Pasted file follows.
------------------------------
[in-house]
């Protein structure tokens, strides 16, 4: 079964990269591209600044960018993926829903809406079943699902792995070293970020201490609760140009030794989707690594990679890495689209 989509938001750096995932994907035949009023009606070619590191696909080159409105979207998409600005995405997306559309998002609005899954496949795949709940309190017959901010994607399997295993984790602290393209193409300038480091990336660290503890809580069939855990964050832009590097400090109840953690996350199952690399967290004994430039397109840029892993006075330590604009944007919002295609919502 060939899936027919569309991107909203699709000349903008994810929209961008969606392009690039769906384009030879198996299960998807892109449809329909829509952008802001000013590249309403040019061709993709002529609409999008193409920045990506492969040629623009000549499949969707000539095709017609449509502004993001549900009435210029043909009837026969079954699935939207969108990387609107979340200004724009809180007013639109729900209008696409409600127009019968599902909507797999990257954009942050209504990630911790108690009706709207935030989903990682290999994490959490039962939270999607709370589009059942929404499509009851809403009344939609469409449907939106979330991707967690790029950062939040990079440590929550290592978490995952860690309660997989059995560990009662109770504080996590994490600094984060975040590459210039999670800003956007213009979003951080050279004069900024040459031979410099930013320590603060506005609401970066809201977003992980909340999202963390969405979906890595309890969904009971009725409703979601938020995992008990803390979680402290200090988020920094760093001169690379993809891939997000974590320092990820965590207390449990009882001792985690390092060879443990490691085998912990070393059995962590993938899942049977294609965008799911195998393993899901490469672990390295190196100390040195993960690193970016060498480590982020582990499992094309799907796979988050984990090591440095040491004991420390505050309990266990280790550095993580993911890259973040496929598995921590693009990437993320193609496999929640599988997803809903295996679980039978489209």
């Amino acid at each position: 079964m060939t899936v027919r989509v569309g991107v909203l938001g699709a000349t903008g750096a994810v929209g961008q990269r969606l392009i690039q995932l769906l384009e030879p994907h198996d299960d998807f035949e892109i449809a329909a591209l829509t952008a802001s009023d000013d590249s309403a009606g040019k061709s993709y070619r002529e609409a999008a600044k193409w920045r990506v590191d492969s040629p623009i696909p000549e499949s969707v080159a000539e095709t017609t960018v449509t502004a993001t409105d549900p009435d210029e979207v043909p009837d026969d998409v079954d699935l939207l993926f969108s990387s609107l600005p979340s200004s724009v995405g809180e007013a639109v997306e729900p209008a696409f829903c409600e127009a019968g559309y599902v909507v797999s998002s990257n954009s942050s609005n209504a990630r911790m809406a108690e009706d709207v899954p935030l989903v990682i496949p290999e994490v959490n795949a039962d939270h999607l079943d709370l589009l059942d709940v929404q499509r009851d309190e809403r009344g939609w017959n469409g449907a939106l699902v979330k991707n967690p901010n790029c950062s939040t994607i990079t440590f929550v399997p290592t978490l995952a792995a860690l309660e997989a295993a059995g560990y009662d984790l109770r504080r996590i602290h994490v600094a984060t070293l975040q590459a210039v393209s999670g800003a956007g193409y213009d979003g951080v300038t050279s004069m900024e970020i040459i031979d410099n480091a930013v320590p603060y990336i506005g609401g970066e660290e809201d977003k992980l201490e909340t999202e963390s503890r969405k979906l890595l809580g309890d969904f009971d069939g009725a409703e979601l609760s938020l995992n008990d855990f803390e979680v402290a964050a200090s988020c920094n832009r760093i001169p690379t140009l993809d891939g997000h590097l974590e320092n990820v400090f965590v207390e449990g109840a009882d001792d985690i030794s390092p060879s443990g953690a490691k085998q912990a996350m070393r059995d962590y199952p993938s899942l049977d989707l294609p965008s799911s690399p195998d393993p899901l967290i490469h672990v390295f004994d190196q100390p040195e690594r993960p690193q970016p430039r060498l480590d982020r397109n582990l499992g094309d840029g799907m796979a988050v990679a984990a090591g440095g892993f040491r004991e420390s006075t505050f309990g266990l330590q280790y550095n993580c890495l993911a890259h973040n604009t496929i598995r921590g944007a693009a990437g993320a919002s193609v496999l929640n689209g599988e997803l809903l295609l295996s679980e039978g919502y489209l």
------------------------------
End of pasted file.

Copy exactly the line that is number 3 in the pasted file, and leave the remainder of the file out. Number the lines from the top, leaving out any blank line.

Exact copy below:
């Amino acid at each position: 079964m060939t899936v027919r989509v569309g991107v909203l938001g699709a000349t903008g750096a994810v929209g961008q990269r969606l392009i690039q995932l769906l384009e030879p994907h198996d299960d998807f035949e892109i449809a329909a591209l829509t952008a802001s009023d000013d590249s309403a009606g040019k061709s993709y070619r002529e609409a999008a600044k193409w920045r990506v590191d492969s040629p623009i696909p000549e499949s969707v080159a000539e095709t017609t960018v449509t502004a993001t409105d549900p009435d210029e979207v043909p009837d026969d998409v079954d699935l939207l993926f969108s990387s609107l600005p979340s200004s724009v995405g809180e007013a639109v997306e729900p209008a696409f829903c409600e127009a019968g559309y599902v909507v797999s998002s990257n954009s942050s609005n209504a990630r911790m809406a108690e009706d709207v899954p935030l989903v990682i496949p290999e994490v959490n795949a039962d939270h999607l079943d709370l589009l059942d709940v929404q499509r009851d309190e809403r009344g939609w017959n469409g449907a939106l699902v979330k991707n967690p901010n790029c950062s939040t994607i990079t440590f929550v399997p290592t978490l995952a792995a860690l309660e997989a295993a059995g560990y009662d984790l109770r504080r996590i602290h994490v600094a984060t070293l975040q590459a210039v393209s999670g800003a956007g193409y213009d979003g951080v300038t050279s004069m900024e970020i040459i031979d410099n480091a930013v320590p603060y990336i506005g609401g970066e660290e809201d977003k992980l201490e909340t999202e963390s503890r969405k979906l890595l809580g309890d969904f009971d069939g009725a409703e979601l609760s938020l995992n008990d855990f803390e979680v402290a964050a200090s988020c920094n832009r760093i001169p690379t140009l993809d891939g997000h590097l974590e320092n990820v400090f965590v207390e449990g109840a009882d001792d985690i030794s390092p060879s443990g953690a490691k085998q912990a996350m070393r059995d962590y199952p993938s899942l049977d989707l294609p965008s799911s690399p195998d393993p899901l967290i490469h672990v390295f004994d190196q100390p040195e690594r993960p690193q970016p430039r060498l480590d982020r397109n582990l499992g094309d840029g799907m796979a988050v990679a984990a090591g440095g892993f040491r004991e420390s006075t505050f309990g266990l330590q280790y550095n993580c890495l993911a890259h973040n604009t496929i598995r921590g944007a693009a990437g993320a919002s193609v496999l929640n689209g599988e997803l809903l295609l295996s679980e039978g919502y489209l």